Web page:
My first trip to Malaga was, if I remember correctly, in winter 2004. It was all a bit of an adventure. I’d just started travelling to Spain, this country that I was gradually becoming seduced by. Malaga was the next destination on my long list of places to visit.
I knew nothing then about the city, and even less about the Parque. I have vague memories of the area being rather indistinct, just a zone that you walked through to reach the other end of the harbour which happened to be softened by trees and shrubs amidst the rush of the traffic. However, on another visit a couple of years later, it was clear that something was taking place. There was a lot of building work, a lot of paving, and probably a lot of planting. This was all part of the redevelopment and renovation of the area, the dramatic results of which we see today.
I work as a Gardener in the UK, and I’ve always been fascinated by the Parks and Gardens movement and how horticulture and good garden design can create attractive, accessible spaces for citizens in the middle of an urban environment. In Spain, my interest is in the related topic of the “Paseo Maritimo” tradition of the country. I love the way that going for a walk, or “Dar un Paseo”, along the seafront is so much a part of Spanish culture.
In 2010 as a mature student I was fortunate to receive a small grant from the Royal Horticultural Society, through the organisation’s “Coke Trust Bursary” scheme, to help write a brief report into this tradition, focusing on the three contrasting geographical, horticultural and design examples of Paseo Maritimos in the cities of Malaga, Santander and Alicante.
First stop, Malaga…
The aim was to write a bit about the history of the area, something about the design aspect, take lots of photos, and then complete a full a survey as possible of the trees, palms and other plantings. As I was in the city for just 5 days, however, it soon became clear that this would be quite a task.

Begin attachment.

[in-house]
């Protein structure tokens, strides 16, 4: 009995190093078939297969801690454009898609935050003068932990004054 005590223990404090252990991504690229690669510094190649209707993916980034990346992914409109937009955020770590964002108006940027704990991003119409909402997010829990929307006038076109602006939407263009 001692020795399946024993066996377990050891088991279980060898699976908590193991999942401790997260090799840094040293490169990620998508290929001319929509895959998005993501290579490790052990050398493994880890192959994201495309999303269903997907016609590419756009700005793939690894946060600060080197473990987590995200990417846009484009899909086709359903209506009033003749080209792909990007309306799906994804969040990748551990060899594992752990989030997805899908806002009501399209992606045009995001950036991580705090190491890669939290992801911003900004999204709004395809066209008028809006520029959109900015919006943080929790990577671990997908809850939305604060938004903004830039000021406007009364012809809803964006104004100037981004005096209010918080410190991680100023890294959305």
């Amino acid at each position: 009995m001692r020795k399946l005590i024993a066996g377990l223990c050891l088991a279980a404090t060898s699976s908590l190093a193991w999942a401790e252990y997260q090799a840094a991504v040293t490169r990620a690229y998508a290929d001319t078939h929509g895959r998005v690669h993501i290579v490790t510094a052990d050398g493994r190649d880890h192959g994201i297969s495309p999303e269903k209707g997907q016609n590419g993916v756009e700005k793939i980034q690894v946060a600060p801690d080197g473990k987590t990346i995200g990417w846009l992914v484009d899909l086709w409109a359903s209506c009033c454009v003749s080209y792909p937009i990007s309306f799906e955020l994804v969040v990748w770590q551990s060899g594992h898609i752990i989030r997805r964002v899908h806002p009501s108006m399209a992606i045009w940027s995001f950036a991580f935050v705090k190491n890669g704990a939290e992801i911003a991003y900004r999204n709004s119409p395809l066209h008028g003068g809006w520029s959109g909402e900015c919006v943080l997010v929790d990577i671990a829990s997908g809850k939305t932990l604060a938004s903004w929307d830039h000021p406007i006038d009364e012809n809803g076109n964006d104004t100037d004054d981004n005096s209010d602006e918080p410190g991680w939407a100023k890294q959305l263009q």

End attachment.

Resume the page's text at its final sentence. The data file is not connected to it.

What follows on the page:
There was some signage in the Parque, but this was often faded or vandalised, and the maps and guides produced by the local tourist office were decent, but did not go into any great detail. Some limited information was available on the internet, but only by going into a local bookshop did I find a comprehensive guide – the impressive 1987 survey by Alfredo Asensi Marfil and Blanca Diez Garretas. I’ve since found two other very worthy reference books from the 80’s and 90’s but, I believed, nothing up to date had really been produced in the last few years, especially since the recent redevelopment of the Parque where many plants have been removed and many new ones introduced.
I don’t mind admitting that, with my own limited knowledge of Mediterranean, sub tropical and tropical plantings, and the lack of any up to date map, I was a bit out of my depth. However, that is exactly what has motivated me to learn more about the area, piece by piece and plant by plant.
I’ve returned on several occasions to take more photos, add more detail, update changes that have taken place and of course, correct errors. I decided that, given the lack of a map and an absence of publically available information for tourists, travellers and local citizens, that an internet blog, and more recently a Facebook page, writing in 2015, would be the ideal way to share all of the information I’d collected. It’s a bit of a hobby …
The good news of course is that, by 2014, and most likely prompted by Malaga’s terrific growth as a tourist destination over the last few years, not only have Malaga City Council finally produced their own map of the area, but the original authors of the 1987 survey have written an updated book about the Parque which is an ideal companion for the visitor. (More details about this in the “Books and Further Information” section of this blog).
Things are happening in Malaga. There’s probably never been a better time to learn about the Parque, its history and its plants.
If you haven’t already visited, come and take a look…!